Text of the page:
“My Sister Speaks Russian,” Friend, July 2004, 30
My sister speaks Russian. Since she came to live with us, I have learned the Russian words for ice cream (morozhennoye), cat (koshka), and thank you (spasibo).
My sister’s name is Sophie, and she is four years old. When she lived in Kazakhstan, her name was Nasipzhan. Mama and Papa changed her name after we adopted her and she came to America to live with us.
Sophie doesn’t look like me or my brother. We have red hair, freckles, and a gap between our front teeth. Papa says we look like peaches with nutmeg and cream.
Sophie has black hair, no freckles, olive-colored skin, and eyes shaped like almonds. Papa says Sophie looks like a porcelain doll. When she smiles, there’s a dimple in her cheek.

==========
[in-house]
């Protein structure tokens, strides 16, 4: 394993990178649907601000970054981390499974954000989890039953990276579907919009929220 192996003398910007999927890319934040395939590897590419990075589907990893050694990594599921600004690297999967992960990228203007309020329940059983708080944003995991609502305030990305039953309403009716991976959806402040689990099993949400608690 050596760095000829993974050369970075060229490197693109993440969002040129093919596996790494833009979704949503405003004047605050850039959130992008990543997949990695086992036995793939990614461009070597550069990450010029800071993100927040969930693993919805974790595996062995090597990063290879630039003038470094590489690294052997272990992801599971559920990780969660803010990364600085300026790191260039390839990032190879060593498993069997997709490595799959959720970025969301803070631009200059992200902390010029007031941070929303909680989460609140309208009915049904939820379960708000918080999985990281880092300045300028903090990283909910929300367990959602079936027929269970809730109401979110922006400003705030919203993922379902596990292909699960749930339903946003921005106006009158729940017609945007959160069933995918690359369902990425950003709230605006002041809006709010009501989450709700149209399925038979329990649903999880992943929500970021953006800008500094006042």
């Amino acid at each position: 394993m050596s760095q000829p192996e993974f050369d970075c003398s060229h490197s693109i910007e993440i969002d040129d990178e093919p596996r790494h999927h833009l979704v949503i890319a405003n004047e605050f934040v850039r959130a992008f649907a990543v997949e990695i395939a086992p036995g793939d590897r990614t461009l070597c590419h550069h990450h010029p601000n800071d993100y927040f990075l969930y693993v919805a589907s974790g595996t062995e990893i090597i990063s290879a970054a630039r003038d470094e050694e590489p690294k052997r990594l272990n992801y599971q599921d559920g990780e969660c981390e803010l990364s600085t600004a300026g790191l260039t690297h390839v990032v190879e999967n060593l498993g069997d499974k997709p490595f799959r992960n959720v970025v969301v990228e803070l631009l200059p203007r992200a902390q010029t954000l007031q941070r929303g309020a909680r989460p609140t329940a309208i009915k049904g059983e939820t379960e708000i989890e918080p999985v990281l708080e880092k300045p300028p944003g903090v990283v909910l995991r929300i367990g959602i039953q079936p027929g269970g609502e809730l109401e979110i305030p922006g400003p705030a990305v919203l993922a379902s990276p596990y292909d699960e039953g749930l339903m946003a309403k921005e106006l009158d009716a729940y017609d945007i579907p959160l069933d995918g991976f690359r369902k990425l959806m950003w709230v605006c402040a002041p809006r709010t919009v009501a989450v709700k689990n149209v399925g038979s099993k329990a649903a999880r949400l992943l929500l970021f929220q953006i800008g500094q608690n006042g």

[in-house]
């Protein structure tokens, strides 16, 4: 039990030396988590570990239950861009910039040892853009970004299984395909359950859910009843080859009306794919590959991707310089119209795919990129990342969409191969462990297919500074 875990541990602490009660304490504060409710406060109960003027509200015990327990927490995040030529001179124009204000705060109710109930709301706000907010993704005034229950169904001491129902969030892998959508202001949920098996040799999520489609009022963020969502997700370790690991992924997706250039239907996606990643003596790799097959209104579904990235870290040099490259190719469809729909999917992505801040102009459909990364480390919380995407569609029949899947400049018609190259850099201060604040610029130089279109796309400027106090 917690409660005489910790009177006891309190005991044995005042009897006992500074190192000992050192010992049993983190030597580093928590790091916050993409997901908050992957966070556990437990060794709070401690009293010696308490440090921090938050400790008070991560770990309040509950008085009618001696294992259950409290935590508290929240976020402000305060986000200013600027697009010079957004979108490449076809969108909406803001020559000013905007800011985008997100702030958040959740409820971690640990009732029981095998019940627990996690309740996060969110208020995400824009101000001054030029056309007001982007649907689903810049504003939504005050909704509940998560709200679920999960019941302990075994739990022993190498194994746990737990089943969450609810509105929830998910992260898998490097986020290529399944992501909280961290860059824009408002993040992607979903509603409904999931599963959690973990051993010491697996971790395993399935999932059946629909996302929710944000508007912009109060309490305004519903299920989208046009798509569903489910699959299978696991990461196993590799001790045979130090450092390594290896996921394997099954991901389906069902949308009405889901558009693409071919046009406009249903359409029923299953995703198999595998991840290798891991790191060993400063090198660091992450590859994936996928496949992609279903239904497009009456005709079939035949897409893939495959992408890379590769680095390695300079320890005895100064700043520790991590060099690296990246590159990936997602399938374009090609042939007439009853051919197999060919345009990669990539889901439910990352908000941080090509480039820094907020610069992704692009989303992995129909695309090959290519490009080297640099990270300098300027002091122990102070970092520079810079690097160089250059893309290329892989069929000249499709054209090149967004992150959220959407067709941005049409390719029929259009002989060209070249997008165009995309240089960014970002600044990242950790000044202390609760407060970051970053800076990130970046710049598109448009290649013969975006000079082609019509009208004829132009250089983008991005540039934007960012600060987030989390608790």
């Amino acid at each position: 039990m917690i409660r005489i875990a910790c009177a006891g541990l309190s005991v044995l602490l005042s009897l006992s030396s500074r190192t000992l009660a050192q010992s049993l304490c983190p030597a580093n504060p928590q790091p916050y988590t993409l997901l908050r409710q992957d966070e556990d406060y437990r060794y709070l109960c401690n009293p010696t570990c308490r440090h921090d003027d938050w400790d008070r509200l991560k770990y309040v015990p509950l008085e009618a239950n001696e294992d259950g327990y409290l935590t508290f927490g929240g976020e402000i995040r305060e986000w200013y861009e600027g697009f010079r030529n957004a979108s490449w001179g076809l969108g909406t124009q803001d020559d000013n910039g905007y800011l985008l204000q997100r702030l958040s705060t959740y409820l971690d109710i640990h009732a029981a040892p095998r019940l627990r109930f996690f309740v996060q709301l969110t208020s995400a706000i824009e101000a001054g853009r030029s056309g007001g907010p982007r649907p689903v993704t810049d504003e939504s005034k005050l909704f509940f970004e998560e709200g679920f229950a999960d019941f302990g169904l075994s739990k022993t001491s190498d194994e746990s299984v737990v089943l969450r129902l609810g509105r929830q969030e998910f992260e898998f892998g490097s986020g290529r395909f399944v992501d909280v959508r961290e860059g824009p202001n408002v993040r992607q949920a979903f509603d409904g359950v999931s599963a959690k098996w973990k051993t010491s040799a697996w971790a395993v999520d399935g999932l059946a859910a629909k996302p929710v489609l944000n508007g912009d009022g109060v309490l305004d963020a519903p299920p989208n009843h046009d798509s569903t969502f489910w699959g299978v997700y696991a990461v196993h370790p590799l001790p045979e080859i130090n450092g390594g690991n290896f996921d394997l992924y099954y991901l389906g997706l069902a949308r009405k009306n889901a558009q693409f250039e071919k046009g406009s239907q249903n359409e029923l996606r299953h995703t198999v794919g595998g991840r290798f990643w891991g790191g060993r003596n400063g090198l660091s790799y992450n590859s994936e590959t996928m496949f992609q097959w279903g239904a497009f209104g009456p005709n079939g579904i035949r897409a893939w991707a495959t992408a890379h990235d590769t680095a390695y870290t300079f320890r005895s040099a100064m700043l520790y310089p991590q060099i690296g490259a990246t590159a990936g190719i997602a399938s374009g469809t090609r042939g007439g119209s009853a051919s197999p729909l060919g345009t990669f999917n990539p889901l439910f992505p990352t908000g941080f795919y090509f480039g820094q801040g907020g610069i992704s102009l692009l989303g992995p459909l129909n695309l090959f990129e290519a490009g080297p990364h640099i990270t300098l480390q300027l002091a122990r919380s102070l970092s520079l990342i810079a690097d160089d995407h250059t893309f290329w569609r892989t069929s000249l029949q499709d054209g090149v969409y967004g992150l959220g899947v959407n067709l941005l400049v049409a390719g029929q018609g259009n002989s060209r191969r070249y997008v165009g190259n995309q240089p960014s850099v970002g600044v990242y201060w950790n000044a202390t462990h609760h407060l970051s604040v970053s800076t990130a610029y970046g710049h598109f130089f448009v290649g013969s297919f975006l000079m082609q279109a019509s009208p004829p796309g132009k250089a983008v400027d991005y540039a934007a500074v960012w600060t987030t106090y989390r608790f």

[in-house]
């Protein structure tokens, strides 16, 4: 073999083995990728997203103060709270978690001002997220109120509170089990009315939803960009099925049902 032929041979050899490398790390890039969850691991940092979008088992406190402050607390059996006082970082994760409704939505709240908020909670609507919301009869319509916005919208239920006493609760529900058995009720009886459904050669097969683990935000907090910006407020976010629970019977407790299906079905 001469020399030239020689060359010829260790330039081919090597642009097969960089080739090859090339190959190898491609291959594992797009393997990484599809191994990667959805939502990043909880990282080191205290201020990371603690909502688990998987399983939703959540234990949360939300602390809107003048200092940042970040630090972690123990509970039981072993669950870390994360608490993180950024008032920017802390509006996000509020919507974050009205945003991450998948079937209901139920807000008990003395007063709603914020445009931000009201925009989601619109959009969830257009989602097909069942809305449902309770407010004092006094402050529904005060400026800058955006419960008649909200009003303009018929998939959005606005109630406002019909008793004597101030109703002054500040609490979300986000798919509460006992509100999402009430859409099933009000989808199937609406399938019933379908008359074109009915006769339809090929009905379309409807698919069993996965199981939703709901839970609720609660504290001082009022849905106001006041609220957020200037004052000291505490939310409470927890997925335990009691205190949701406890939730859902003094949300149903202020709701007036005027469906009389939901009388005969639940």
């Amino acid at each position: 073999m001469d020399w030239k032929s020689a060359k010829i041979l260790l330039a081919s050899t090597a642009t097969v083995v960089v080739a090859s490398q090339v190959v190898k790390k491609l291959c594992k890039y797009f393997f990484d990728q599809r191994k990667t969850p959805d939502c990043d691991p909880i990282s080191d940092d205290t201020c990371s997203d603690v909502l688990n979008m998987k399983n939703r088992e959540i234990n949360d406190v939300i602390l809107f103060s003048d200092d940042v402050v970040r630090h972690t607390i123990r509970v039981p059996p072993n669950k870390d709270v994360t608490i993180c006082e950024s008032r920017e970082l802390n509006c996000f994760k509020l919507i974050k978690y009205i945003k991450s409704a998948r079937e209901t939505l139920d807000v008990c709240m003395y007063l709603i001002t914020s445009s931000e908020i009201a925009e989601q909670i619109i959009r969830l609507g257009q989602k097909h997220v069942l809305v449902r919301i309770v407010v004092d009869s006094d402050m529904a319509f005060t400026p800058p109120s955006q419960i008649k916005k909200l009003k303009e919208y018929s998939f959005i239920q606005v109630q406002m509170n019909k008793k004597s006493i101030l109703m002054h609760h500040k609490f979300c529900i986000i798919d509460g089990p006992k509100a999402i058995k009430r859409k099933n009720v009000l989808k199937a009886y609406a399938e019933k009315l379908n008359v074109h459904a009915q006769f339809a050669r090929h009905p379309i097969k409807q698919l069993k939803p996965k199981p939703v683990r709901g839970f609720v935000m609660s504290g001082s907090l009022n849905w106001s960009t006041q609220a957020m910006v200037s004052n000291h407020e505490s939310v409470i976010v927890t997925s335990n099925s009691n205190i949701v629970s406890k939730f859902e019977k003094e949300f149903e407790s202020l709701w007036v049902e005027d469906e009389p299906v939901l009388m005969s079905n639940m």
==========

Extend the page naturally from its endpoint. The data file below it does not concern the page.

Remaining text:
We look different, but Sophie is still our sister. We play soccer together. We ride scooters together. We eat popcorn and drink chocolate milk together. We even wear chocolate milk mustaches together.
My brother and I want Sophie to be part of our forever family. So do Mama and Papa. Soon we will go to the temple. We will wear white and meet together in a beautiful room. We will become a forever family.
Until then, Sophie will come to my soccer games. We will go on long walks. We will eat popcorn and chase the cats and make lots of chocolate milk mustaches together.
And I will tell Sophie how much I lubit her. Because lubit is the Russian word for love.